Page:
Dr Jake Monk Kydd looks at the reasons behind the current price rises in everyday living costs.
There is barely a day that passes when the news cycle doesn’t contain something about the continuing cost of living crisis. This has been in the headlines for months but made all the more pressing with the war in Ukraine impacting supplies of extensively used global commodities including wheat, sunflower oil and energy.
While many consumers don’t need to think about where products are sourced the ongoing conflict has again highlighted the complicated web of international logistics. Ukraine has changed these perceptions to the extent that the World Bank announced that they expect the conflict to cause the largest commodity price shock since the 1970s.
The early evidence for this is with a slew of price increases with the UK official inflation rate reported by the Bank of England currently at 7.0%. This is not only at its highest level since February 1992 but is expected to rise further, and much higher than the Bank’s target of 2.0%.
One of the key drivers is seen in the energy market with the spring price hikes, with more increases set to follow in the autumn. While domestic customers get some measure of protection from the excesses here, commercial users get no such shielding. This is likely to be of cold comfort for consumers though who will ultimately be paying later for these hikes too with increased prices as production costs are passed onto retailers and in turn the public.
Changes in consumption during the pandemic saw some dining out expenditure being moved into higher consumption at home, food producer Nestle saw a 7.6% increase in sales during this time. In the first quarter of 2022 alone though their prices have increased by 5%. The Ukraine conflict is not to blame for all of this. Major harvests around the world have also been poor in places, such as the latest coffee harvest in Brazil. Furthermore, the import dependent UK has seen additional inflationary pressures with the pound weakening against the US dollar, further pushing up prices.
In the meantime, animal feed suppliers are talking of their prices increasing by up to 60% for products sold to farmers. The agriculture industry is also dealing with a downturn in the supply of phosphates and urea from Russia as the price of the fertilizers made from them have in some cases quadrupled. Then there is also the surging cost of diesel for an industry that is totally dependent upon it.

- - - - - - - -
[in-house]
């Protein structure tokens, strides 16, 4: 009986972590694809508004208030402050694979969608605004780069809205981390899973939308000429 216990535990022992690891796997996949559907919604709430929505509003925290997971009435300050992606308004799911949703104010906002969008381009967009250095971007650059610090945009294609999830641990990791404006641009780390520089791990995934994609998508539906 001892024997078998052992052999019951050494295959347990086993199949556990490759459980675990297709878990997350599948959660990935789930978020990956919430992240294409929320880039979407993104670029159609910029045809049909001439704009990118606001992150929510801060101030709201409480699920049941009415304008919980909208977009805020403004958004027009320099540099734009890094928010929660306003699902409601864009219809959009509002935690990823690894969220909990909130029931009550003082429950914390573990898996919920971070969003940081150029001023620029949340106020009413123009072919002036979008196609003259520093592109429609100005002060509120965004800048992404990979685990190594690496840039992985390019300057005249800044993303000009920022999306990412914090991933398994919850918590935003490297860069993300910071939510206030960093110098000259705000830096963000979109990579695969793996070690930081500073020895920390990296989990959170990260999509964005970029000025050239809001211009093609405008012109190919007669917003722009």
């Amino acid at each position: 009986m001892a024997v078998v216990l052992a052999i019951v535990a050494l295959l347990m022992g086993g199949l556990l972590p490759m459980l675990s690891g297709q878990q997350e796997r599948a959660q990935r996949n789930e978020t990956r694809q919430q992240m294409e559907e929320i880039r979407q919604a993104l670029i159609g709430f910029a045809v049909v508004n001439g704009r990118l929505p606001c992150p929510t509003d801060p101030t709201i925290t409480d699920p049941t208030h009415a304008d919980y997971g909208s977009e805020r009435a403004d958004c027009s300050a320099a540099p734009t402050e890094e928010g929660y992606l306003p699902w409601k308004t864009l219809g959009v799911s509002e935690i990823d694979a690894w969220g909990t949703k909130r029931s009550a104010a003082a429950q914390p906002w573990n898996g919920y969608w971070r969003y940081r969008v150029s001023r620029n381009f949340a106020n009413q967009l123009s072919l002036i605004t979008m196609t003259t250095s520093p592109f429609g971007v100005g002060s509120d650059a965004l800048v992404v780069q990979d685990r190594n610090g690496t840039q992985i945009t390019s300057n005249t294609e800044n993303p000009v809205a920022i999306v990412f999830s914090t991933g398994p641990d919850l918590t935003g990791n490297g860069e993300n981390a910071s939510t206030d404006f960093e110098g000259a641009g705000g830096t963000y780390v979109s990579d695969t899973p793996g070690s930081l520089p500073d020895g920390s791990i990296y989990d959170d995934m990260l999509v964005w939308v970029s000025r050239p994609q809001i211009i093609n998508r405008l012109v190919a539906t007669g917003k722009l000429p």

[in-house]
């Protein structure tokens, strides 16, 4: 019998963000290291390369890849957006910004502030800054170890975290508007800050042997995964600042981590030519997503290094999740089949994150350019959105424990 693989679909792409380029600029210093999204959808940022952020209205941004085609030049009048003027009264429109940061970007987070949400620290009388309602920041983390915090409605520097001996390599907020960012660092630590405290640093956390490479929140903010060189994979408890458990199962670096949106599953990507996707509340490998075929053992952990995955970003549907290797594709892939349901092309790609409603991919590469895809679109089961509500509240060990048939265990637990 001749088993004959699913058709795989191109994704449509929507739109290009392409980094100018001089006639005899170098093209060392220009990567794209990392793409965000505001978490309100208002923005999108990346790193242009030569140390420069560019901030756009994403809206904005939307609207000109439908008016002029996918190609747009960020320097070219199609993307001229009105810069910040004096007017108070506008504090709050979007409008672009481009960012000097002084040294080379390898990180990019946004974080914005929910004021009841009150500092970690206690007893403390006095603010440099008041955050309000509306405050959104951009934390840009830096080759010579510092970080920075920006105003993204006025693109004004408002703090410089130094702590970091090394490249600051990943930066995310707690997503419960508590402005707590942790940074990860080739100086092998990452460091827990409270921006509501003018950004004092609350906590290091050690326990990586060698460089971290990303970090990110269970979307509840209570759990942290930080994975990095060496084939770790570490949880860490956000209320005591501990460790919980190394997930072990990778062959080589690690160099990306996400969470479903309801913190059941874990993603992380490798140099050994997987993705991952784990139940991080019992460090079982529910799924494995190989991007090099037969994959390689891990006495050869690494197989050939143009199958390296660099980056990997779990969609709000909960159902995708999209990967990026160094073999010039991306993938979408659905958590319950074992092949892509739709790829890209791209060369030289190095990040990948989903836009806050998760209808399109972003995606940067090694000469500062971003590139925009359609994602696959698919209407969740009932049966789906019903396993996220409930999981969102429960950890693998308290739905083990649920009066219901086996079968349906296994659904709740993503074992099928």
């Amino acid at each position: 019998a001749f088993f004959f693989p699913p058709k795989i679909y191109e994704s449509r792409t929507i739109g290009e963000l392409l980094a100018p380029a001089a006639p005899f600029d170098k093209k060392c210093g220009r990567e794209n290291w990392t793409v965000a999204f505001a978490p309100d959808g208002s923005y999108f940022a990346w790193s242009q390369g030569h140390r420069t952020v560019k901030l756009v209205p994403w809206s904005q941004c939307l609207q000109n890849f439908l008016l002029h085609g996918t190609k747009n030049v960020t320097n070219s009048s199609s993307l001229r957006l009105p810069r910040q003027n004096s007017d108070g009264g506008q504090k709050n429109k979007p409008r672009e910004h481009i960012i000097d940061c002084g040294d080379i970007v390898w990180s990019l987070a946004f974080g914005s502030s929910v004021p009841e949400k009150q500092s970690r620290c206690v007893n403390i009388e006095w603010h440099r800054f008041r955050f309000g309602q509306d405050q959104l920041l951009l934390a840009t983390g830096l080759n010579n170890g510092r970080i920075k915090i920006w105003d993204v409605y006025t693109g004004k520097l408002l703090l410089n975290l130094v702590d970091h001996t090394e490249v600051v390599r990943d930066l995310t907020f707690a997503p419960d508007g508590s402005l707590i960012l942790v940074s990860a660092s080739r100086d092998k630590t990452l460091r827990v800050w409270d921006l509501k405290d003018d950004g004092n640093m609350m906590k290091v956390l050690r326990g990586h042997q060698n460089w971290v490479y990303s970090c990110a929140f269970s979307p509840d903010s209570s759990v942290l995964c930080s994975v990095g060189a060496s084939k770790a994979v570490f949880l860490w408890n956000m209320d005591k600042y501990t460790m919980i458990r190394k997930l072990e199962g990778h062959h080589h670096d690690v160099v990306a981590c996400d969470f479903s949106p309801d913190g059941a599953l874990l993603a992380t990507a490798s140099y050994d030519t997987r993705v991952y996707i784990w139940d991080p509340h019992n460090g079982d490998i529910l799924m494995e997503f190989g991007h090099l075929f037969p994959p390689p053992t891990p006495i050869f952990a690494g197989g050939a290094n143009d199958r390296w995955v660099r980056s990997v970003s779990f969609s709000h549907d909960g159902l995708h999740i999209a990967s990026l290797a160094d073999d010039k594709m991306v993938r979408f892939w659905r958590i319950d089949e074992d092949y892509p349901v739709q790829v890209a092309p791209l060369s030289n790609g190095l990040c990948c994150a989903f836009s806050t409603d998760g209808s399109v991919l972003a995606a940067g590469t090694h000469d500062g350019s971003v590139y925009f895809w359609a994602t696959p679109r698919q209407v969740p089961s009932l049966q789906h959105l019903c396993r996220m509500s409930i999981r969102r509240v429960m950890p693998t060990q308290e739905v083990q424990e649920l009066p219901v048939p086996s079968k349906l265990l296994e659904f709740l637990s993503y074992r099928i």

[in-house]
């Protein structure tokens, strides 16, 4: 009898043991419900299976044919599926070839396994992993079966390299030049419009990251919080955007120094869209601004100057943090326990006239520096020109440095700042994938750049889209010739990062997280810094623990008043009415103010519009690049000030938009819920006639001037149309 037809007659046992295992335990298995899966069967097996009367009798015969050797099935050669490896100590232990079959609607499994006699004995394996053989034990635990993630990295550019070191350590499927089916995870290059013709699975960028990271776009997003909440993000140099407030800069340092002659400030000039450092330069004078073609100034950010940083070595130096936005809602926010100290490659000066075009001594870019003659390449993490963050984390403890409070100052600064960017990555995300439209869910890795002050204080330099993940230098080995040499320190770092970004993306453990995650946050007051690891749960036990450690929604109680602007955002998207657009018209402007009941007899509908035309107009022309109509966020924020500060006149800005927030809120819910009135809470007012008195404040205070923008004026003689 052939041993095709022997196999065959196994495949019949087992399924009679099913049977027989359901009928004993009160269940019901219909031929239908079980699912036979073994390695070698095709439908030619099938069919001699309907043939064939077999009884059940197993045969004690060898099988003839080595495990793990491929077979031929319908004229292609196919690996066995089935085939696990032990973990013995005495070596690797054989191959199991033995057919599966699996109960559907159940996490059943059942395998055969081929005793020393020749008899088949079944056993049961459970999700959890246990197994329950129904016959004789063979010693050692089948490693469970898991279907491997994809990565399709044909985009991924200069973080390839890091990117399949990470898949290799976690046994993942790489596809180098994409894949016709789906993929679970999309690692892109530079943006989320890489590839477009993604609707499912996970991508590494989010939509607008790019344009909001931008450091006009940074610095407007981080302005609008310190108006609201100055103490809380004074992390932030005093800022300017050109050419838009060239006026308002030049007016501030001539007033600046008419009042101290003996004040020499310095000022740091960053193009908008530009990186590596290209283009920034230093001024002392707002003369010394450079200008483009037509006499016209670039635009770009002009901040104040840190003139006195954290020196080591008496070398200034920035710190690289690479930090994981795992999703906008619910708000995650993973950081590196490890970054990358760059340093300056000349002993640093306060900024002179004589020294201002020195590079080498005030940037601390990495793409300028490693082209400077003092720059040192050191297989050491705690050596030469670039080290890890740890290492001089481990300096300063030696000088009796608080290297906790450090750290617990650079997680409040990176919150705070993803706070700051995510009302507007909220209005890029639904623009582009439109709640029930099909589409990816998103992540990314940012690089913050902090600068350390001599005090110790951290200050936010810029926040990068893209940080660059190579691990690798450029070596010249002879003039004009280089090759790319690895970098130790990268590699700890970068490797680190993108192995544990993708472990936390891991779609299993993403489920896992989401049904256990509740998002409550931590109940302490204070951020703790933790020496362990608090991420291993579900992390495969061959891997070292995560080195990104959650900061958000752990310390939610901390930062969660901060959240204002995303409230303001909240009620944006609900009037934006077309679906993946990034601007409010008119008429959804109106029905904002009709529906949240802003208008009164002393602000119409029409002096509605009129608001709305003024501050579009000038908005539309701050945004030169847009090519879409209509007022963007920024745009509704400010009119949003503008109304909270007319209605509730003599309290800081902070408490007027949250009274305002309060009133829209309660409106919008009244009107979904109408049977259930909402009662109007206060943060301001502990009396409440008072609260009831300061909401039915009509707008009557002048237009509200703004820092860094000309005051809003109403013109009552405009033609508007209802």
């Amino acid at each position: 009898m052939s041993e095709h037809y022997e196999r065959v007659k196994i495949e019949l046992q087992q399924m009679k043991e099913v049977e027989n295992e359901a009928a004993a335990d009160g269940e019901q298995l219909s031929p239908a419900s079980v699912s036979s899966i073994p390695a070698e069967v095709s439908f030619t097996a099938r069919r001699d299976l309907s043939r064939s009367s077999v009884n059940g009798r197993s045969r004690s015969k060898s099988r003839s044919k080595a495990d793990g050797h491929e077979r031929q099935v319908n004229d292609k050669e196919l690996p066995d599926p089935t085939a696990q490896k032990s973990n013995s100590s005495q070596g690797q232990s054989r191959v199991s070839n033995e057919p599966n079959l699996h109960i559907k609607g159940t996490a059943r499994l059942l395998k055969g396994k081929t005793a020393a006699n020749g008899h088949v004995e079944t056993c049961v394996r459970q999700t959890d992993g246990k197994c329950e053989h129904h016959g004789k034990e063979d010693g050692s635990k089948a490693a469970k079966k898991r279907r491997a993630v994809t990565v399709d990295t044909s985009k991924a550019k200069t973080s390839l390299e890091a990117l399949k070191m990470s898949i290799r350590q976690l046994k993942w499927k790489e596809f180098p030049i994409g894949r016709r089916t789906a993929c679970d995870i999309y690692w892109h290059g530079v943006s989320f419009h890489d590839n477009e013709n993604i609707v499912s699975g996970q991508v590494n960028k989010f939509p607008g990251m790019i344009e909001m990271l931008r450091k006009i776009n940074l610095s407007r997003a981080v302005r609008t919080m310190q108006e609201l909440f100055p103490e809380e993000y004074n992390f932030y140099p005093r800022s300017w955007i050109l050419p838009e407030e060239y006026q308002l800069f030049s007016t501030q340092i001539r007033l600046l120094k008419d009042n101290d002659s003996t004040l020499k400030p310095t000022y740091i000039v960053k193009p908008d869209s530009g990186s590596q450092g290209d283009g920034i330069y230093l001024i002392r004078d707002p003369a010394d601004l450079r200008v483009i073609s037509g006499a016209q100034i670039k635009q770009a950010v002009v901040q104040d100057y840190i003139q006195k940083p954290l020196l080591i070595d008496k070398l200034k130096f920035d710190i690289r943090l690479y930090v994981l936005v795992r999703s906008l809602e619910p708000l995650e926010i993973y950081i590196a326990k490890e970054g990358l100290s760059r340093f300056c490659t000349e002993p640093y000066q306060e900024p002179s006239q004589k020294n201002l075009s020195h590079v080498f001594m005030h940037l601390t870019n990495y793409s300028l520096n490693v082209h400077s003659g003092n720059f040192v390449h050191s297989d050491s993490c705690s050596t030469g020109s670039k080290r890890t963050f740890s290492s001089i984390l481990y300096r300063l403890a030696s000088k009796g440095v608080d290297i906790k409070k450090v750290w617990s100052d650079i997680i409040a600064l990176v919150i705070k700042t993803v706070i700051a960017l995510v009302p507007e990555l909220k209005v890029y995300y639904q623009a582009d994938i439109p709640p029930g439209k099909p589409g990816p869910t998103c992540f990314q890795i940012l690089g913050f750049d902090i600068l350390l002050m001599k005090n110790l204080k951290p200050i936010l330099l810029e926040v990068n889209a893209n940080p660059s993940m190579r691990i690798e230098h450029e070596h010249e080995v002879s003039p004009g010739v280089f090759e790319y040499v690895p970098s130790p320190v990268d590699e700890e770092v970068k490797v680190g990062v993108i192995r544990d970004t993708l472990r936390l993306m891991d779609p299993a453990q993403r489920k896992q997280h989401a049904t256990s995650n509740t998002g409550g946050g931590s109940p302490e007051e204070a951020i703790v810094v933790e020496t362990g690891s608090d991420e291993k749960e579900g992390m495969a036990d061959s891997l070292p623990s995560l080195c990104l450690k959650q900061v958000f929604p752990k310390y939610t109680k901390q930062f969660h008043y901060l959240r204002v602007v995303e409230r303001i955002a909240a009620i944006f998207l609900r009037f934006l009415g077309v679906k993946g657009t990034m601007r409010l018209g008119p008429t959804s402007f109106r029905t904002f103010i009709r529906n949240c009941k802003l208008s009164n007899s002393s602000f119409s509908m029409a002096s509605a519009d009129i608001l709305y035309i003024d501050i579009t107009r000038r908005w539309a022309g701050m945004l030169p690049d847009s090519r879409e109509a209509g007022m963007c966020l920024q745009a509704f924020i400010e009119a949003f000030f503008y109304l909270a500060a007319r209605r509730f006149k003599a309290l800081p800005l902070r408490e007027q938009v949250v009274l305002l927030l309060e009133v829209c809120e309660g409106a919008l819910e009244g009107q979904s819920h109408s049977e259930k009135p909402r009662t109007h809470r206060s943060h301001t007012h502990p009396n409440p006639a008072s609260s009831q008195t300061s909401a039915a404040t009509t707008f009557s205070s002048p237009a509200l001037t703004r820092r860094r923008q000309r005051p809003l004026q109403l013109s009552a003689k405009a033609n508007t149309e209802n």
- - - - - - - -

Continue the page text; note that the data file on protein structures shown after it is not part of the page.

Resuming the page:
Sainsbury’s have warned that the average food bill, and there are debates over what average means here, may increase by around £270 this year. This may prove to be a conservative figure with the World Bank predicting a 37% rise in food prices in 2022. Retail analysts have already noted changes in consumers’ behaviour. High street footfall has declined again this quarter, and consumers are buying less in the way of general merchandise (Sainsbury’s report a 12% decline here). Clothing retailers are set to be hit too with throw-away fashion giant Primark warning of increased prices later this year. Many consumers are switching to own brands and looking for cheaper, substitute goods, or simply not buying so much.
While for some queues at airports for ‘much needed’ holidays are the issue, queues at food banks are a more pressing issue for many others as household budgets are further strained. The supermarkets are all promising pricing restraint, but in the meantime profits at Sainsbury’s have more than doubled and at Tesco more than trebled in their latest reports.
Any good news with price increases only seem to apply if you own shares in a supermarket, or if you have spare stocks of phosphates to sell.
Post Script. Since writing this Tesco has announced (May 2022) the findings from their own research. They found that the ‘average family’, which we can also debate, wastes around £800 worth of food per year. Any savings here would go a long way to not only off-setting increases in prices but also help reduce over production and reduce the carbon footprint too. In these challenging times potentially a win on many fronts.
Dr Jake Monk Kydd teaches on our Retail Management modules within the Christ Church Business School.